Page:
Tuesday, January 29, 2013

Black Coffee


In this post I want to expose, to myself, as well as to the four or so people who will read this, what I see now.
Today marks the 65th day of my blindness. And by blindness, I do not mean the sort that happens in your eyes- not like what happened to Paul after seeing a great light. Not like Tobit's blindness, after a bird took a very un-luck dump in his eyes- (although I am willing to concede that that, indeed, is a very shitty circumstance). It was the sort of  blindness that takes place when, after you are reading in the dark, day after day, you open up your book one night, and realize you cannot see the words.
No prayer, no speech, no word has passed beyond that chasm that stands in between me.
It is the sort of blindness that happens when God tells you he loves you, and he has good plans for you, and that everything is going to be okay, and then a bird takes a dump in your eyes. And everything is not okay.
Or. More specifically, when God says, I have been leading you forth with bands of human kindness, and chords of human love. See, I am faithful- behold, you heard me correctly. Go ahead and dream.
Go ahead and open your heart to that girl- that boy. Go ahead and believe for your daughter to be healed. Go ahead and sell your things and join that ministry.
And then
Boy and girl break each others hearts in unexplainable, titanic fashion.
Turns out your daughter has leukimia and dies after two years in the hospital.
The ministry sucks you dry and God evaporates and there is no fruit, and you come back with your tail inbetween your legs.

It is the sort of blindness that makes you want to slap the next person in the face who tells you that everything happens for a reason and something good will come out of this. If I have learned anything during this, it is that it is very hard to believe in God when you are angry with him.

This blindness is the blindness that comes from seeing darkness overcome light- watching death go up against God and win. These last 65 days have made me grow up more than the last 25 years. Because in this sort of blindness, when Jesus is just... dead, and historical scholars show how historically dubious the gospel accounts are, and prayer now does not just seem unsafe, but really is unsafe...there is only one way for a man to pray.
It is to remember surfing in California, with my brother and friend beside me, shivering in the salty pacific.
It is to remember my mother, scratching my head when I was sick, and praying over me. I don't have to believe in the prayer, if I can believe in her.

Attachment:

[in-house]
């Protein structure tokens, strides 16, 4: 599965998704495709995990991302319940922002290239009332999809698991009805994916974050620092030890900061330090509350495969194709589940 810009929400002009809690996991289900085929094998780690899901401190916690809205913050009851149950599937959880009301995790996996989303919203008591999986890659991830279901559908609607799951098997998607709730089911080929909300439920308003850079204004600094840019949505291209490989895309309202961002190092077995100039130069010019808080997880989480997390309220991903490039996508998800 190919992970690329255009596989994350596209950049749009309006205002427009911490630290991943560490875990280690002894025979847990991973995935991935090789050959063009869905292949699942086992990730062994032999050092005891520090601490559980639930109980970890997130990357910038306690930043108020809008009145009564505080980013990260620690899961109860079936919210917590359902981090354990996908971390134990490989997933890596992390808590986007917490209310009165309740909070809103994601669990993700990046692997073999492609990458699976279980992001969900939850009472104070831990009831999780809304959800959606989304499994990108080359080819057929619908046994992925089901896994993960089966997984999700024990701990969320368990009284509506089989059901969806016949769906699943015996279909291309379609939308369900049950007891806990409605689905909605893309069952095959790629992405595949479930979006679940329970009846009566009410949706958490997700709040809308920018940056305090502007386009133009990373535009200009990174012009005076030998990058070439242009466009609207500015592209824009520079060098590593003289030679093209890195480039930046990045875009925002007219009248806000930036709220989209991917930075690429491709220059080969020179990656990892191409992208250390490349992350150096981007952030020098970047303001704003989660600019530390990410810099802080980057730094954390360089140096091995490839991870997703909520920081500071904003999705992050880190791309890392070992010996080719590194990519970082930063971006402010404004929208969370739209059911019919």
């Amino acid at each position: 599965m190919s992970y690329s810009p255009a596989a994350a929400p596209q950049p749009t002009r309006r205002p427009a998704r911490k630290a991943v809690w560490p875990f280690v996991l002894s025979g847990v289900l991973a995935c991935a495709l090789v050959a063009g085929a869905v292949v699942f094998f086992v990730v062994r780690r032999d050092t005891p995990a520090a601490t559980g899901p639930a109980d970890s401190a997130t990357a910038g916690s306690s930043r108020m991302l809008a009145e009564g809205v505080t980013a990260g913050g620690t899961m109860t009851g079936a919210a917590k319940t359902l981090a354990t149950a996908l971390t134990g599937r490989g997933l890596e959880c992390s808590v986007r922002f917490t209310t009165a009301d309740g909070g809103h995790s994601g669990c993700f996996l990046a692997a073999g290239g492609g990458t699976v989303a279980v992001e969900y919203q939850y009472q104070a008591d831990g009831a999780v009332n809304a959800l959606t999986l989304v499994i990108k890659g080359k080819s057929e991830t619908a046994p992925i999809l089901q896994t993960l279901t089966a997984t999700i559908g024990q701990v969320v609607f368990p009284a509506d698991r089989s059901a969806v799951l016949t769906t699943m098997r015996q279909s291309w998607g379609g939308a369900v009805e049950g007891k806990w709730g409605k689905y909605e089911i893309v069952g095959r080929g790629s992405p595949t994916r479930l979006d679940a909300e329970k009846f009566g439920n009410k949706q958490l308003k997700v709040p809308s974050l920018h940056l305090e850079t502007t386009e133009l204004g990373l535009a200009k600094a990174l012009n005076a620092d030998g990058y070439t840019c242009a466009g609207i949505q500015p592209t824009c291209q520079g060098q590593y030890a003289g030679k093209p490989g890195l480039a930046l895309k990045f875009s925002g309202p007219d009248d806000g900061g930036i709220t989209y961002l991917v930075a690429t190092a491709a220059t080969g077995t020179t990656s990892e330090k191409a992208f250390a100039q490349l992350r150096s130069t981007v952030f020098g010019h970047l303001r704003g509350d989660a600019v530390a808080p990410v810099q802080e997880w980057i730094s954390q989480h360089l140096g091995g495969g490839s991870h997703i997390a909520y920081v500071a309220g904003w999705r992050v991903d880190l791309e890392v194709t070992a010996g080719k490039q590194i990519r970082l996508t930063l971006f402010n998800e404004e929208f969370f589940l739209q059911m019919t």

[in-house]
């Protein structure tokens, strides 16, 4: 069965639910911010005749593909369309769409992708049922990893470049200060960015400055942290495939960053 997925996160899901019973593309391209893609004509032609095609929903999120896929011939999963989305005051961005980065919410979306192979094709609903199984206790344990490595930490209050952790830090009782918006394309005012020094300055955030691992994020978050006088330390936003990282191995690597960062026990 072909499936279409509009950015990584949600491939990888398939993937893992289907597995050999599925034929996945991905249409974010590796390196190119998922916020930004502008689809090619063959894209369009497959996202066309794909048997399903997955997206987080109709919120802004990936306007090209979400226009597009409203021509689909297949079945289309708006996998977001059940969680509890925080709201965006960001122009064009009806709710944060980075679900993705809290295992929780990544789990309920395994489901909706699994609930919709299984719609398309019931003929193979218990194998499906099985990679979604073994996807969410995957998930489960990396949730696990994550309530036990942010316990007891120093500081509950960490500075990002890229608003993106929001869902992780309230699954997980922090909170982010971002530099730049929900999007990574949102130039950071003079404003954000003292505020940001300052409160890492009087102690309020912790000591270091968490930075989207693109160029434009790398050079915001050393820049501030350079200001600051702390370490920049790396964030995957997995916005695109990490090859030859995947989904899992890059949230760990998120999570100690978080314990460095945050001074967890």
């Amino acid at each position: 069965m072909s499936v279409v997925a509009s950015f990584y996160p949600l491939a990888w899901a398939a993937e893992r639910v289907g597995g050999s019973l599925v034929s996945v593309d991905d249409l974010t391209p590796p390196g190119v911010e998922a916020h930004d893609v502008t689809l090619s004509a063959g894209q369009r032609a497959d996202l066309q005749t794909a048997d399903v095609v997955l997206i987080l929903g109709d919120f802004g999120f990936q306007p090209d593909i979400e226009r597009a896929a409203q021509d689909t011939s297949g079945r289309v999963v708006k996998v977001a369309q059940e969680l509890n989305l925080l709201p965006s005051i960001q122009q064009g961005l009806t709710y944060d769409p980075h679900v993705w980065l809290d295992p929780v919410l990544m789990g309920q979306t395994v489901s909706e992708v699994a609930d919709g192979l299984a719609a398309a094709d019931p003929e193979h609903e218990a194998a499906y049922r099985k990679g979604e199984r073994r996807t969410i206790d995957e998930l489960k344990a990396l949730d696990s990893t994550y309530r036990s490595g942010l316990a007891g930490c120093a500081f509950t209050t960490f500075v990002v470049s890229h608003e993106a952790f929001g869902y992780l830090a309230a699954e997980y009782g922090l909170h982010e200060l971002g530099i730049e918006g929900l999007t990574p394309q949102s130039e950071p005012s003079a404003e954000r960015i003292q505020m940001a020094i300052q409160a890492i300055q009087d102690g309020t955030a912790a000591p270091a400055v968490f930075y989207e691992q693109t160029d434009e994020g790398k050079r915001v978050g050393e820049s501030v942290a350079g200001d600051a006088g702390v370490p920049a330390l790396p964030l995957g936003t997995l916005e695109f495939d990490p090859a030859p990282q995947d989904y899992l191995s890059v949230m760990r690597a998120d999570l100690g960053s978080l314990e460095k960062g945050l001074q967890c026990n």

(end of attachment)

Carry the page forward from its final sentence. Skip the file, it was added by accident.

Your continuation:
It is to remember running. Not with Jesus, like it felt at the time, but just running. Running in dry, cool air over trails where pine needles carpet root rutted trails in Colorodo Springs.
It is to cry on the phone with another broken man, begging me to keep living, and recognizing that what I just experience was beautiful. God damned beautiful.

When I was young, there was sugar and cream in my coffee. My imagination forced everything into a story that made sense, with sugar and cream covering and sweetening the darker parts. It is utterly shocking to know that I did that with God too.

I don't know, at the end of this trial, if I will ever find refuge and safety in prayer - or God again.  But what I can say now, is that, there is an acceptance that has begun to settle in my heart- whatever limb was hacked off, it is no longer bleeding. My world does not need to be filled with the sweetness of divine presence, resurrection just around every corner. I will drink my coffee black now, and not expect God to sweeten the experience for me. Hope will not come from inside, it will come from what is undoubtedly real. It will come from the familiar taste of cigarette smoke, and the light, falling sideways, swirled and dabbed into hundreds of colors in a wide Texas evening.
Maybe there, again, I will meet God- a God who does not dwell in my imagination, but a God whose voice is as black as coffee, who made both my Grandfather and the lung cancer that killed him. A God who says, when even when my good dreams have been shed, "Gird up your loins like a man; I will question you, and you shall answer me, 'Where were you when I laid the world on its foundations? Tell me, if you understand! Who marked off its dimensions? Surely you know!"

I don't. I don't understand God. I don't know.
But I know that there is beauty still in this devastating world. There is something in this black drink that quickens the veins, that puts a pound in my chest. There is love, and that is real, and it is enough to face death now and sleep, like a mountain climber, tacked to the side of a mountain in a sleeping bag like it is some bunk bed one hundred miles high. 




1 comment:

  1. Anthony, We haven't met yet I know you - I know you through my son, Ben, and I know and witness daily in him, a broken man who goes on and sees beauty and love wherever he can manage in that moment. There is great beauty in the darkness and clarity in knowing that we may never understand but to accept and go forward is the most courageous of all actions. Fortitude, strength,and determination, along with the fellowship of all the rest of us, broken yet mended. May every new day heal you a bit more. Amy

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